33 05 August 2007 08:49PM

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Comment author: 11 May 2011 08:15:34PM 5 points [-]

The point of the article was that the subject really does anticipate different market outcomes to different extents, and that uncertainty can be represented using probability. Thus the 100 minutes of preparation time could be divided up usefully by spending n minutes on each justification, where n is reached by multiplying the probability of the outcome by 100 minutes.

For example, if you believe that the stock has a 60% chance of going up, a 35% chance of going down, and a 4.99% chance of staying the same, then you could spend 60 minutes preparing explanations of why it went up, 35 minutes preparing explanations of why it went down, 4.99 minutes preparing explanations of why it stayed the same, and .01 minutes fretting that you've forgotten one of the things that stocks can do.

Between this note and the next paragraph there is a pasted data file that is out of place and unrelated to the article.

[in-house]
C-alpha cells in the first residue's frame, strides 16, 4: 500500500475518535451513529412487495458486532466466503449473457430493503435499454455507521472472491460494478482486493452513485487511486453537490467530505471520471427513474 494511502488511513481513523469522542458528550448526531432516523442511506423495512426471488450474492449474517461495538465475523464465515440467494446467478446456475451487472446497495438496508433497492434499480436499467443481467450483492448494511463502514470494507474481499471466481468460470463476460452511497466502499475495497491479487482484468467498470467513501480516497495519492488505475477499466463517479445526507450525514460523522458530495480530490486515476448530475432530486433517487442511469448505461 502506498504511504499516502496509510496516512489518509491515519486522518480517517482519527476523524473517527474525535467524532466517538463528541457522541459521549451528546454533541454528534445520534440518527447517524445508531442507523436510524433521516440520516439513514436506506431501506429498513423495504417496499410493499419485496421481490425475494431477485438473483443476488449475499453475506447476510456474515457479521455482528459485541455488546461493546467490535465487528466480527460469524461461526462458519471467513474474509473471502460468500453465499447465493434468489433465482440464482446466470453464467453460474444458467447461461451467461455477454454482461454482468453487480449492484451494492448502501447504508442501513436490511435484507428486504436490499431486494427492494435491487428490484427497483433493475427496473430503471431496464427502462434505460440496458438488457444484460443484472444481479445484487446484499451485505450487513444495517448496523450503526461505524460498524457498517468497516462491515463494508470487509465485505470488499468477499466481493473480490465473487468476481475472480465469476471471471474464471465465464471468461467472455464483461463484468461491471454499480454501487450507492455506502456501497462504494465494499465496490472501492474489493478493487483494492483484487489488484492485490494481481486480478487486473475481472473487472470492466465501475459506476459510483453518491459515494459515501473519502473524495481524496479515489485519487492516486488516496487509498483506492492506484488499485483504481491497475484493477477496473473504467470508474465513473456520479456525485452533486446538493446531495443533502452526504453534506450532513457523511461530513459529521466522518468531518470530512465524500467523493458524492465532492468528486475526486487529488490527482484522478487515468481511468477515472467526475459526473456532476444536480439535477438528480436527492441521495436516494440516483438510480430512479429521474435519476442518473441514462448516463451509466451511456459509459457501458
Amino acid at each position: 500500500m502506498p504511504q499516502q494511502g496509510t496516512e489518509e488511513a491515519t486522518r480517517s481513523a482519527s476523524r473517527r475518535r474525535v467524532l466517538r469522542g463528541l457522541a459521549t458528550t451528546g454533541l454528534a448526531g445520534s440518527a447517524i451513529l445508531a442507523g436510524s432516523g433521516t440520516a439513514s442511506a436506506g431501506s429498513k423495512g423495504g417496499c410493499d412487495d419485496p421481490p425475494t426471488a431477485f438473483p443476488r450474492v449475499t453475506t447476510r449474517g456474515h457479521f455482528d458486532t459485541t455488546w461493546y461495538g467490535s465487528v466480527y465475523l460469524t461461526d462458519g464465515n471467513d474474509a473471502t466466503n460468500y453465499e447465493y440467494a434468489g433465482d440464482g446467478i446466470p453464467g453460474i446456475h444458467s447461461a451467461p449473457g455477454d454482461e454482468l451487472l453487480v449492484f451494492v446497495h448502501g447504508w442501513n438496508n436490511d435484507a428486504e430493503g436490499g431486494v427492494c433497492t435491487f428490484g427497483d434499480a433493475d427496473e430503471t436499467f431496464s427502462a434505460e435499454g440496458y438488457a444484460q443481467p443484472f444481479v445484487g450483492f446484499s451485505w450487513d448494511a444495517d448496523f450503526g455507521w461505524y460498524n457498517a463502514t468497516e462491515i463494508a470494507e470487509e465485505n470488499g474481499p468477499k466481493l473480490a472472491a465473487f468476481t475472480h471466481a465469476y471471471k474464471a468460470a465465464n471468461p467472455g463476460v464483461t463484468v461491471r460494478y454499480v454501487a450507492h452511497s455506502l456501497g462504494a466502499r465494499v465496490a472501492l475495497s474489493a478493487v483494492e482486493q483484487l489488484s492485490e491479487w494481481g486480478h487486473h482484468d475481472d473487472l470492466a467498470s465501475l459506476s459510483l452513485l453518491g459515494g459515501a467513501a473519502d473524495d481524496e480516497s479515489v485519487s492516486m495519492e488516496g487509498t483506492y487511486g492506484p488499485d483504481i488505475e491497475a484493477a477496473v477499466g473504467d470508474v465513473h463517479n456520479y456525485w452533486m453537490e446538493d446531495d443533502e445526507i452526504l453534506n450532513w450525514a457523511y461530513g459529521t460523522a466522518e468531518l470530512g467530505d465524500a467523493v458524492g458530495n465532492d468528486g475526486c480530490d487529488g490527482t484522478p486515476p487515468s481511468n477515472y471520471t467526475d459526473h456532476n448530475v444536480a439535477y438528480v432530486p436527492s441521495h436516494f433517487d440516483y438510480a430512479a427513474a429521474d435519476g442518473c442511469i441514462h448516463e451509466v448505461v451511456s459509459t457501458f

You're probably right about the emotional state of pundits, but that wasn't really relevant to the point of the story.

this is my first post on these forums

Welcome to Less Wrong! It might be worth checking out Bayes' Theorem.

Comment author: 31 May 2012 05:12:04PM *  4 points [-]

This solution is the Kelly strategy. It isn't generally optimal, but this makes it optimal in this case:

if some particular outcome occurs, then your utility function is logarithmic in time spent preparing the excuse

Comment author: 31 May 2012 05:59:47PM 1 point [-]

Nice - I'm not sure if I've encountered that strategy before.